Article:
“Hello, my name is Timothy George and I am here to teach you that there was someone between your grandmother and Jesus — and it matters.” Fresh from his doctoral work at Harvard, Timothy George held Southern Seminary students captivated as he taught church history and historical theology. I was hooked already, but Professor George stoked a fire that has never gone out. He later served on my own doctoral committee. He is a master of the teaching art, a scholar whose learning is infectious, a churchman, and a devoted follower of Jesus Christ. Through him a generation of students in two schools has met the church Fathers, the Reformers, the Puritans, and a host of others. As his student, I will always remain in his debt. As his friend, I thank God for this gift to Christ’s church.

      Timothy George, former SBTS professor of church history (1978-1988), is the founding dean of Beeson Divinity School at Samford University and has been at Beeson since its inception in 1988. At the school, he teaches church history, historical theology, and the theology of the Reformers. He currently serves as executive editor for Christianity Today and serves on the editorial advisory boards of the Harvard Theological Review, Christian History, and Books & Culture.

      Gregg Allison

      Gregg R. Allison

      Professor of Christian theology

      Kenneth Kantzer was my professor at Trinity Evangelical Divinity School for Systematic Theology I, Theology of John Calvin, and Theological Prolegomena. In the mid-20th century, Dr. Kantzer was one of the founders — along with Carl F. H. Henry, Harold Ockenga, and a few others — of modern evangelicalism. He was a gracious statesman, gifted theologically and administratively, who sacrificed a promising writing career to be the dean at TEDS, the founding dean of the TEDS Ph.D. program, and the editor of Christianity Today. His teaching on the inerrancy of Scripture, for example, left an indelible impression on me and continues to be at the heart of my teaching on that doctrine.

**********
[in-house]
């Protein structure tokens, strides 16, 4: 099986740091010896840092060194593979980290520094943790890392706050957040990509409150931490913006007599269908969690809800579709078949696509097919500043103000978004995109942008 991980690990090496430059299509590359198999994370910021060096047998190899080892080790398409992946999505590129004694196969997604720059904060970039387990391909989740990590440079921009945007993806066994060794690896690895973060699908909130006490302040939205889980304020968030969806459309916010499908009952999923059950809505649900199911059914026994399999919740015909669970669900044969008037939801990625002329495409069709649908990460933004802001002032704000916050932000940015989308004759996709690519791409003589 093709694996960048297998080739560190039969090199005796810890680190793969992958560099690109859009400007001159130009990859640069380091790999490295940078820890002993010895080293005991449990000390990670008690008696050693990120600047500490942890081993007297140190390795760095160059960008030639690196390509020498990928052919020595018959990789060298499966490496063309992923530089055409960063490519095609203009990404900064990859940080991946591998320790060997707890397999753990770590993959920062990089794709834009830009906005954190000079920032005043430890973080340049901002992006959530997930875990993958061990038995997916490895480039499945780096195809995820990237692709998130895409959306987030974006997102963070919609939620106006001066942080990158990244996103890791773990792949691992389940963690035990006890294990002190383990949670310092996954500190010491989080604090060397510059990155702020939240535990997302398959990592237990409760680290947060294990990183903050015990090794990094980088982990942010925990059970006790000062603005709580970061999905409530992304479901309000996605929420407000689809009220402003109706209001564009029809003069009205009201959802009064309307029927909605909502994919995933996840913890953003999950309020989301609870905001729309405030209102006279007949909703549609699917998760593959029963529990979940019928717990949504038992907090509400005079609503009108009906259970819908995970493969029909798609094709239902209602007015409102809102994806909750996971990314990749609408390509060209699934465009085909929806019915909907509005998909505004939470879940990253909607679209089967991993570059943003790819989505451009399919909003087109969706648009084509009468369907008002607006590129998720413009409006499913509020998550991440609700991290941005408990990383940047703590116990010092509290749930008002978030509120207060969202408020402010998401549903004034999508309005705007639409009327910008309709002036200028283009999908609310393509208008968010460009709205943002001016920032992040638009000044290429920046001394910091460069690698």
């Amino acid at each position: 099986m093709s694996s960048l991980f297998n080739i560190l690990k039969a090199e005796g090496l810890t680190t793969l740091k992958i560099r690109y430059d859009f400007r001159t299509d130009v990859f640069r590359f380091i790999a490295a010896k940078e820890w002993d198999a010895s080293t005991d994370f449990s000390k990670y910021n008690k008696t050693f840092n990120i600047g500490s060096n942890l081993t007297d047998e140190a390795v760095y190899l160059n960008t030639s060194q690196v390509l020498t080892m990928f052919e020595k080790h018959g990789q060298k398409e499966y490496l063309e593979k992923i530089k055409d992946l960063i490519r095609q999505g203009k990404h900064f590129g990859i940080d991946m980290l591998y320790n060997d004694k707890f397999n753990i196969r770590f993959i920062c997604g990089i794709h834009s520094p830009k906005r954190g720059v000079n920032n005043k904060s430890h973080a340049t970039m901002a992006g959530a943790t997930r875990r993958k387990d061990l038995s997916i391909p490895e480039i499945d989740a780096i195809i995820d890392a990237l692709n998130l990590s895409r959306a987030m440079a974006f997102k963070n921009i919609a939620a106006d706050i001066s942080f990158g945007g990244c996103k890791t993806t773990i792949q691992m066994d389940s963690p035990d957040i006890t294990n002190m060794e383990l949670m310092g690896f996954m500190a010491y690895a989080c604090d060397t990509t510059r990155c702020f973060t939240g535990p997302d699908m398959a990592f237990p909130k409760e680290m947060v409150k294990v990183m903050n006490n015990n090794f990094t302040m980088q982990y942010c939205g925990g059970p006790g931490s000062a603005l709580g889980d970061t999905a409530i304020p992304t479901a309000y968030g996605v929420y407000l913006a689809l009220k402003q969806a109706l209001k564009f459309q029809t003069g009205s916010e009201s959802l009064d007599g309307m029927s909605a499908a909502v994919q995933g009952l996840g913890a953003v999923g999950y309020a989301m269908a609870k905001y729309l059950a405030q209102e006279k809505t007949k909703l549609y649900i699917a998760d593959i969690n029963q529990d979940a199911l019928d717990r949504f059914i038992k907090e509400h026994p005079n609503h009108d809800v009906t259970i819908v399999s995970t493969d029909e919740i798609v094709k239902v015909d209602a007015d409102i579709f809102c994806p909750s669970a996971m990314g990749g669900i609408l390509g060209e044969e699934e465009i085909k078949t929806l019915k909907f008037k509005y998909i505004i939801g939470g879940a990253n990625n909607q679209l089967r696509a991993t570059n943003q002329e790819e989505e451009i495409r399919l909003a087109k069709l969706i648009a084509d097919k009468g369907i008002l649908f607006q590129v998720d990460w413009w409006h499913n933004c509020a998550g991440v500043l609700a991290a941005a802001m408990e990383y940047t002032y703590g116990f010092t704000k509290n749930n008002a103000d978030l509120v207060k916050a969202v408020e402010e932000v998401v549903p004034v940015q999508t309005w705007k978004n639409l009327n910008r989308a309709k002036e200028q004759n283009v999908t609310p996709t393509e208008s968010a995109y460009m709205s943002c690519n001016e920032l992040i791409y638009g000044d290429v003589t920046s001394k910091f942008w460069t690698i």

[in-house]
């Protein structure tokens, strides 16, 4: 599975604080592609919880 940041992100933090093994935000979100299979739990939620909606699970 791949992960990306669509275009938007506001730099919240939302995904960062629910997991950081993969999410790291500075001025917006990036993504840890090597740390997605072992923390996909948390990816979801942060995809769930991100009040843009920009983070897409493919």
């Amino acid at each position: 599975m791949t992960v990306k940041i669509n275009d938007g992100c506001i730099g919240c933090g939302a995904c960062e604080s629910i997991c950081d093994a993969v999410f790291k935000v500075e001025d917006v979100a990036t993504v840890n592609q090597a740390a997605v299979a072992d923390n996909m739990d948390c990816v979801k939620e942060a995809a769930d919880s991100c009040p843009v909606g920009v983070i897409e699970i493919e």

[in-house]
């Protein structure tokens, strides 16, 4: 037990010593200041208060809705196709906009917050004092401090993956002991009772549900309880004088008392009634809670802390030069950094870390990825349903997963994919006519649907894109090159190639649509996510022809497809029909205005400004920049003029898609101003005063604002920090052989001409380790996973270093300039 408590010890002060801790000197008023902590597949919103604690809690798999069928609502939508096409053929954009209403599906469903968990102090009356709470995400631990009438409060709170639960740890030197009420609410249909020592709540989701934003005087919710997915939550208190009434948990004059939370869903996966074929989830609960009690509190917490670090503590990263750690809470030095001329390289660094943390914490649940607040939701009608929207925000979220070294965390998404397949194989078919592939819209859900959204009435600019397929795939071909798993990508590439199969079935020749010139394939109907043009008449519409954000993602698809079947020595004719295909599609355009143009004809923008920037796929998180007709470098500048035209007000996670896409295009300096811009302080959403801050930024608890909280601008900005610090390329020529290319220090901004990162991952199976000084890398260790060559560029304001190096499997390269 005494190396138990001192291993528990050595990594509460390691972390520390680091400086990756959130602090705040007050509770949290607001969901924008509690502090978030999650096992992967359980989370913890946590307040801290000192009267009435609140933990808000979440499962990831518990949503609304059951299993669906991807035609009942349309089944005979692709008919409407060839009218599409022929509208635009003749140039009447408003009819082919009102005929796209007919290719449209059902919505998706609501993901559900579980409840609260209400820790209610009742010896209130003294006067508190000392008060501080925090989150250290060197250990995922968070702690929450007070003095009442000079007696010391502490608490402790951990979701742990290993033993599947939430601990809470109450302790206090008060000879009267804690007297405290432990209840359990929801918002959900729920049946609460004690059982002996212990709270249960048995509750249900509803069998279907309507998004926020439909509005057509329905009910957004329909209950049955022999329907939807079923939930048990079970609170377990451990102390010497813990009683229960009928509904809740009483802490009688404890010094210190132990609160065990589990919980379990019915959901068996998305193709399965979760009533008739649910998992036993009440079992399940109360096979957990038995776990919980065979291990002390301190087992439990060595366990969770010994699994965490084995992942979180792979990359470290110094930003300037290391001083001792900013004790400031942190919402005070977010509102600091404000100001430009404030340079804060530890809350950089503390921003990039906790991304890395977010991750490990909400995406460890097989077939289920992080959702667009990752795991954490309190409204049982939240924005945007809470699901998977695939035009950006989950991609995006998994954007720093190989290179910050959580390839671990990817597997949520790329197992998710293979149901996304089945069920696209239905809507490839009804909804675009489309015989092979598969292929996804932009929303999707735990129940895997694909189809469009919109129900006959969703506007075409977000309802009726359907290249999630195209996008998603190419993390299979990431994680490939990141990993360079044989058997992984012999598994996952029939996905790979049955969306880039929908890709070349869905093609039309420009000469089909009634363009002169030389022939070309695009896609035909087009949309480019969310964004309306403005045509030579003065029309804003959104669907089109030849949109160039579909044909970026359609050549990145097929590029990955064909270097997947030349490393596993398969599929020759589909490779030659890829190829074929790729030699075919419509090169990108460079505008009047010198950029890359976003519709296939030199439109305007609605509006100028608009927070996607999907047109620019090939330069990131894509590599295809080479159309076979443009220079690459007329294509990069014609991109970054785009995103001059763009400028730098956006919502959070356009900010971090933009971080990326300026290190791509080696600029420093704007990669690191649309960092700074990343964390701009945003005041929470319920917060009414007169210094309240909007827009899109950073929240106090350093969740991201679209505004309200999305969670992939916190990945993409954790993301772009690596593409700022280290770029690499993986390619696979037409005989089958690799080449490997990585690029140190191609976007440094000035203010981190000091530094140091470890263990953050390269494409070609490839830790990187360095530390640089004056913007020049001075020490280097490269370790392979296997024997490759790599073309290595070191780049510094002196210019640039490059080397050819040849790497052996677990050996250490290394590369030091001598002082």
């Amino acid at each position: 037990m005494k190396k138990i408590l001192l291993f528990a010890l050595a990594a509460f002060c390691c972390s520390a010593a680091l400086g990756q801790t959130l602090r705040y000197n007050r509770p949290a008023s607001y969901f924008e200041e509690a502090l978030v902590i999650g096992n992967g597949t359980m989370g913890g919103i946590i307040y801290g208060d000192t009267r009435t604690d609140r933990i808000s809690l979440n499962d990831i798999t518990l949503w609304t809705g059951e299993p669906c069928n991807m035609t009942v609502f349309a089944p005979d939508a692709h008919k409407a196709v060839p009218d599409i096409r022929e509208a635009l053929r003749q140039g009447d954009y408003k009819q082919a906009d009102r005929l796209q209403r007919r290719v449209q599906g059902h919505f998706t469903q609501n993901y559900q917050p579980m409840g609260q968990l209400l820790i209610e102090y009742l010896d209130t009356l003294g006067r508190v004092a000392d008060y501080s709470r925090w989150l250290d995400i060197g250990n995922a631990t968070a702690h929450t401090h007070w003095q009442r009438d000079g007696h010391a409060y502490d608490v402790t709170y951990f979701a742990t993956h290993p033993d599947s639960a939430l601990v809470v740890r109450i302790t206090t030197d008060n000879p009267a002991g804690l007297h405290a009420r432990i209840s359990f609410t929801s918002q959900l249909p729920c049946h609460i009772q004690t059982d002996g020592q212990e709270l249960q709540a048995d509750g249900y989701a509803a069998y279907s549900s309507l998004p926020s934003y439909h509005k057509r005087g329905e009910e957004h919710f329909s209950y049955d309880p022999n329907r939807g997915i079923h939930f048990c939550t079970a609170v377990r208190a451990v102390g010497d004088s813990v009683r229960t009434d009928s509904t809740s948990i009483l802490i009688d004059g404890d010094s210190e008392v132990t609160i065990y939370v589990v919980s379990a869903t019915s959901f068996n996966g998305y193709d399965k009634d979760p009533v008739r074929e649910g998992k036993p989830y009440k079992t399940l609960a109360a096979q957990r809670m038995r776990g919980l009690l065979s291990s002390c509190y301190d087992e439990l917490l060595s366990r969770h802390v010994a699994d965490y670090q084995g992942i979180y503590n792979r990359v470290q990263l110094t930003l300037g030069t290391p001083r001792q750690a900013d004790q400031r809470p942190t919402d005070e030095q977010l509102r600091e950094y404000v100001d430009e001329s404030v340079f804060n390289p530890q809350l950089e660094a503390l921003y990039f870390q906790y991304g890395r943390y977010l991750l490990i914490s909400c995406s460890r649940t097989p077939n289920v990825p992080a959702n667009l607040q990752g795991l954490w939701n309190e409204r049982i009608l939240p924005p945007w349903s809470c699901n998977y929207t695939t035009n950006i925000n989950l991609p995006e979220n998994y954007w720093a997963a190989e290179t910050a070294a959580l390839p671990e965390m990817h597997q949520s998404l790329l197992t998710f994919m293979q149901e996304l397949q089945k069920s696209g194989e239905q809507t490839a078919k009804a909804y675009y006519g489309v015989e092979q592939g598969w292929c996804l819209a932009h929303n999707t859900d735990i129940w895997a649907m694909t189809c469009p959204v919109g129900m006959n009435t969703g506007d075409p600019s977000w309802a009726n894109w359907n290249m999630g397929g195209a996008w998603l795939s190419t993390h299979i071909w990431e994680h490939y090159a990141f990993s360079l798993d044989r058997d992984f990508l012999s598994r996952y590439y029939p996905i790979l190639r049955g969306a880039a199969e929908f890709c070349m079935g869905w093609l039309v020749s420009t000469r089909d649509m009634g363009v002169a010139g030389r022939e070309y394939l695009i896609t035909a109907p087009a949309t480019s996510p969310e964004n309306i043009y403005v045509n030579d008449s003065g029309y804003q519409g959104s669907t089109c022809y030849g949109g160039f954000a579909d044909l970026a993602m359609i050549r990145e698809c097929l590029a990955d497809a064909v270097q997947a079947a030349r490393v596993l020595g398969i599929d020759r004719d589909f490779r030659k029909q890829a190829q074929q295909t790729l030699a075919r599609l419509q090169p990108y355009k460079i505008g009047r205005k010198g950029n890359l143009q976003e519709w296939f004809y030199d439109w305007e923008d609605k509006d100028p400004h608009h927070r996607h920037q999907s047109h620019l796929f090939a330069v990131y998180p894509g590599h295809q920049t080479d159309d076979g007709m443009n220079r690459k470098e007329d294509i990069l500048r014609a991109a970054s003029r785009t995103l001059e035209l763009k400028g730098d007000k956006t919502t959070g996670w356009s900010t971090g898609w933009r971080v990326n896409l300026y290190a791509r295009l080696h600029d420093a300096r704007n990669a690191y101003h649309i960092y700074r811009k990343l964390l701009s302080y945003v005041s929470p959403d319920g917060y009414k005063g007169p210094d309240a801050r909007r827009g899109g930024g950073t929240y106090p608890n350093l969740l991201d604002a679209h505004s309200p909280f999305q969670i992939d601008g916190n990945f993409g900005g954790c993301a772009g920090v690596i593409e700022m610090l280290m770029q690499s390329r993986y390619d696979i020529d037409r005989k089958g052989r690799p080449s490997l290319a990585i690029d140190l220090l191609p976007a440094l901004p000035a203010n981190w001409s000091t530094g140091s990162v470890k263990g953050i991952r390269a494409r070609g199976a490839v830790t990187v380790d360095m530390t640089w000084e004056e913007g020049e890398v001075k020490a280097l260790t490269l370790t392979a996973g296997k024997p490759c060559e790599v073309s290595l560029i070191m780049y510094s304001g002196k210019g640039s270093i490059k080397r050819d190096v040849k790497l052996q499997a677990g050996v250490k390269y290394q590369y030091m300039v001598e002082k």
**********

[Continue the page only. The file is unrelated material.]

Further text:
Kevin Jones

      Kevin Jones

      Assistant professor of teacher education at Boyce College

        The late Kenneth Chatman had the greatest influence on my life. He was the vice president of student affairs at Kentucky State University. He was caring. He was thoughtful. He was a man of few words but many convictions. He was godly, and he was a servant leader before “servant leadership” was trendy. When I was an undergraduate student, he encouraged my quest for a degree in elementary education. Others told me supporting a family with a teaching salary would be difficult. Many reminded me teaching was a female-dominated profession. He ingeniously taught me skills that assisted me through college. He assessed my weaknesses but encouraged me to pursue holistic improvement. He encouraged me to marry while communicating that turbulence existed in marriage. He allowed me to spend time with his family. His goal was to serve and educate others. He influenced me to do the same.

        Felipe Castro

        Felipe Castro

        Director of Hispanic Initiatives at Southern Seminary

          Miguel Nuñez, senior pastor of Iglesia Bautista Internacional in Santo Domingo, Dominican Republic, and founder of Wisdom & Integrity Ministries, was of great influence when God called me to full-time ministry. Fourteen years ago, as I considered the cost of surrendering my business career with my hands holding the plow, I was tempted to look back. Nuñez’s compelling example was a great model to follow. A leading physician who specialized in the treatment of infectious diseases when God called him, he embraced the ministry with faithfulness and passion. He taught me to proclaim the gospel of salvation and lead with humility, love, wisdom, and integrity.

          Miguel Nuñez is the pastor of Iglesia Bautista Internacional in Santo Domingo, Dominican Republic, and president of Wisdom & Integrity Ministries. An infectious disease specialist with 35 years of medical experience, Nuñez leads a reformation movement in Latin America. In December 2014, he graduated with a D.Min. at Southern Seminary after writing his thesis, “The Power of God’s Word to Transform a Nation: A Biblical and Historical Appeal to Latin American Pastors.”

          Ayman Ibrahim

          Bill and Connie Jenkins Assistant Professor Islamic Studies

          Ahdy Fouad greatly influenced my life. I remember meeting him when he was a Bible teacher, and he was like a moving encyclopedia of the Bible. He memorized chapters — in Arabic of course because that was the language. He used to preach very good sermons based off passages he memorized, and I was fascinated because he loved the Word of God so much. I memorized a lot of passages in the Bible because of his influence. He went to be with the Lord last year. But he impacted my life by teaching me to read the Word of God, to examine details of the text, and to sing the Bible. We have a saying in Egypt that I really highly consider. I cannot translate it literally, but it’s “if you memorize the Bible, the Word will keep your path” — it rhymes in Arabic.